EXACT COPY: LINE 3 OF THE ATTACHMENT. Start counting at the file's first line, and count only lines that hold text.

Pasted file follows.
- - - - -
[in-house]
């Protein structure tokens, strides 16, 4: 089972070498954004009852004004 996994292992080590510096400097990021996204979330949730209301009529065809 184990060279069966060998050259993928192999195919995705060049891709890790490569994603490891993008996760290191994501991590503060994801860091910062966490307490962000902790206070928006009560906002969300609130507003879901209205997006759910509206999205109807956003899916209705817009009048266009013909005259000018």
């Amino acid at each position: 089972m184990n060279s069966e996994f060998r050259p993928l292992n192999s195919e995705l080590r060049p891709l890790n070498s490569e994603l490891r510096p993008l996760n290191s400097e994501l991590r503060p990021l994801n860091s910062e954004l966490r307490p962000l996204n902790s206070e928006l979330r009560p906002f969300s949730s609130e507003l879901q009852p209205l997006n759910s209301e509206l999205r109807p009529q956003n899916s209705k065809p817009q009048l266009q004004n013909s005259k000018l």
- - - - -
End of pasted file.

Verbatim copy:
């Amino acid at each position: 089972m184990n060279s069966e996994f060998r050259p993928l292992n192999s195919e995705l080590r060049p891709l890790n070498s490569e994603l490891r510096p993008l996760n290191s400097e994501l991590r503060p990021l994801n860091s910062e954004l966490r307490p962000l996204n902790s206070e928006l979330r009560p906002f969300s949730s609130e507003l879901q009852p209205l997006n759910s209301e509206l999205r109807p009529q956003n899916s209705k065809p817009q009048l266009q004004n013909s005259k000018l």